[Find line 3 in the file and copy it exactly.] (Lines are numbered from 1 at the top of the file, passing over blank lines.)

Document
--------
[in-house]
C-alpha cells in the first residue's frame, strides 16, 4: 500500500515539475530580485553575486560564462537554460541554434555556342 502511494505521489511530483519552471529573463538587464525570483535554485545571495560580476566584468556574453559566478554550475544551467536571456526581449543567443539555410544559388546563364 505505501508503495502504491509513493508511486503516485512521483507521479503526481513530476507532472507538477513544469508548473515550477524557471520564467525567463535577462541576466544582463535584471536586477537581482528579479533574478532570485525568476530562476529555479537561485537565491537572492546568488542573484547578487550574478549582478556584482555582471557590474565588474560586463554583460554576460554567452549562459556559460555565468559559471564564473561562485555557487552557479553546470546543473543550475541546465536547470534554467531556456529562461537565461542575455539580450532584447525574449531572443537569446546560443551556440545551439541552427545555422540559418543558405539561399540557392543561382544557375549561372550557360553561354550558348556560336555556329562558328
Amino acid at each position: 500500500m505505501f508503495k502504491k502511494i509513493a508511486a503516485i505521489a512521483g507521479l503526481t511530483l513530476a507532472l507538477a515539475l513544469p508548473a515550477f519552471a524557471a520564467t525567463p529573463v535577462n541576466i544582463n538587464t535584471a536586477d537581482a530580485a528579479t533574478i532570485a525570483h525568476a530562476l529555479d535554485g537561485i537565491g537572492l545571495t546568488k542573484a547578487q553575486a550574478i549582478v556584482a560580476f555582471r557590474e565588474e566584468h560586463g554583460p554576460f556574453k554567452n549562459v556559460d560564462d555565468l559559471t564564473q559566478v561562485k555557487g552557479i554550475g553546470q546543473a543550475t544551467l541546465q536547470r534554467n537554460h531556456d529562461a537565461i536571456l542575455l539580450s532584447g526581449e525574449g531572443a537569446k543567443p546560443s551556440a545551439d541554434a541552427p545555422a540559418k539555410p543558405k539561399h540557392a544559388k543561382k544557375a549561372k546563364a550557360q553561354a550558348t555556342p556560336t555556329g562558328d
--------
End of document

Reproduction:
Amino acid at each position: 500500500m505505501f508503495k502504491k502511494i509513493a508511486a503516485i505521489a512521483g507521479l503526481t511530483l513530476a507532472l507538477a515539475l513544469p508548473a515550477f519552471a524557471a520564467t525567463p529573463v535577462n541576466i544582463n538587464t535584471a536586477d537581482a530580485a528579479t533574478i532570485a525570483h525568476a530562476l529555479d535554485g537561485i537565491g537572492l545571495t546568488k542573484a547578487q553575486a550574478i549582478v556584482a560580476f555582471r557590474e565588474e566584468h560586463g554583460p554576460f556574453k554567452n549562459v556559460d560564462d555565468l559559471t564564473q559566478v561562485k555557487g552557479i554550475g553546470q546543473a543550475t544551467l541546465q536547470r534554467n537554460h531556456d529562461a537565461i536571456l542575455l539580450s532584447g526581449e525574449g531572443a537569446k543567443p546560443s551556440a545551439d541554434a541552427p545555422a540559418k539555410p543558405k539561399h540557392a544559388k543561382k544557375a549561372k546563364a550557360q553561354a550558348t555556342p556560336t555556329g562558328d